But how common is cheating in general? Silver notes studies that show that in any given year, about 4 percent of married partners cheat. Bayes’ theorem says we need to update our old estimate (x), in light of our new evidence (y and z), through the formula
xy + z(1-x)
So the odds that your husband is cheating are 29 percent—in light of the damning panties, much higher than the 4 percent of all spouses, but still well below 50.
More broadly, forecasts are hampered by “overfitting,” “the act of mistaking noise for signal.” Given a series of data points, an analyst can choose between a number of different formulae that “fit” the information on hand. Given the increasing ease with which complicated calculations can be undertaken, the temptation exists to devise elaborate models that fit the data very closely. After all, the more elaborate the model, the more impressive your abstract. But as Silver points out, this often results in over-emphasizing random fluctuations, leading to horrible predictions. In other words, we need some kind of underlying theory to guide our forecast, with the data increasing or decreasing our confidence. The level and sources of variation in the earth’s climate, for example, are so great that “there would be much reason to doubt claims about global warming were it not for their grounding in causality.” The case is persuasive in light of the scientific basis for believing in a greenhouse effect, but simply pulling temperature readings can lead to mistakes like the hype in the media (though not the scientific community) about “global cooling” in the 1970s.
Silver is particularly unimpressed with the performance of forecasters in my field of economics who, he notes, “have for a long time been much too confident in their ability to predict the direction of the economy.” On some level, this is a bit unfair. Economists have a hard time making accurate forecasts in part because to do it correctly you’d need to be able to forecast political outcomes: What will Mario Draghi say? Who will win the power struggle in the Japanese parliament? Salient events like financial crises are particularly hard to predict since if we could predict them reliably they wouldn’t happen. He goes easy on scientists’ inability to predict earthquakes reliably on the grounds that the task is genuinely difficult, and economists deserve some of the same forbearance.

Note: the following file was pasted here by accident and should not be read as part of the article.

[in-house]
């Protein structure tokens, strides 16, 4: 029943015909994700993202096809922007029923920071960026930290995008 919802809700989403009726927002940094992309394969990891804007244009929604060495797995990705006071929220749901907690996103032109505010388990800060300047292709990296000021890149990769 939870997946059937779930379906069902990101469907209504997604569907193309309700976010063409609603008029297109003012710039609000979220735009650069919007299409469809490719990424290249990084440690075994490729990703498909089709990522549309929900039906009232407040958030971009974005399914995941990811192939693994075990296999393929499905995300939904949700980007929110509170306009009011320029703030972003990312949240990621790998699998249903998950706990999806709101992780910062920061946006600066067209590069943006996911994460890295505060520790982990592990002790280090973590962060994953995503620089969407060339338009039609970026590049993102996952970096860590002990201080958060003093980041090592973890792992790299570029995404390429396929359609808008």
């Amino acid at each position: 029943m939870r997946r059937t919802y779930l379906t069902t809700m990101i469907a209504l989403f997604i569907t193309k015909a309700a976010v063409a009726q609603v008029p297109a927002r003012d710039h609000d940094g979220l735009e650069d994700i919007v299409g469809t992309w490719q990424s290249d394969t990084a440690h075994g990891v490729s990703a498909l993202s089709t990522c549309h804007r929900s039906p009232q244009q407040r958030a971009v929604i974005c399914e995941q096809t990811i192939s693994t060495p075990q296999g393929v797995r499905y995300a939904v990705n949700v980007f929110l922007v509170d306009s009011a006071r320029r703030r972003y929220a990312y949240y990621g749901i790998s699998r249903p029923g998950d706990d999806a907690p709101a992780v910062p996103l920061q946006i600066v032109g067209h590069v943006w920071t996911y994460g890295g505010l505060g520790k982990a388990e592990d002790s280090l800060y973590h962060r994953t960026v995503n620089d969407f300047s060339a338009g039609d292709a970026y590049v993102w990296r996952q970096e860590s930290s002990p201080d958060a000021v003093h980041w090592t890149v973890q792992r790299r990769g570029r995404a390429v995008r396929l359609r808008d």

But the failure to apply sound Bayesian methods is also a real problem. Somewhat counterintuitively, modern-day macroeconomists know a great deal about math and rather less about the economy (it’s hard, see above). But humility ill-suits the desire to publish exciting papers and get ahead. So a high premium is placed on what amount to sophisticated data-mining techniques. You can build elaborate models showing that past recessions can be accounted for by “shocks” to technology or people’s desire to work hard. This “explains” the observed fluctuations in the business cycle in a mathematical sense, but it should be obvious that it doesn’t actually explain anything. It’s no coincidence that such methods are completely useless in producing policy-relevant forecasts, even as their fans are quite adept at continually fitting new events into the model.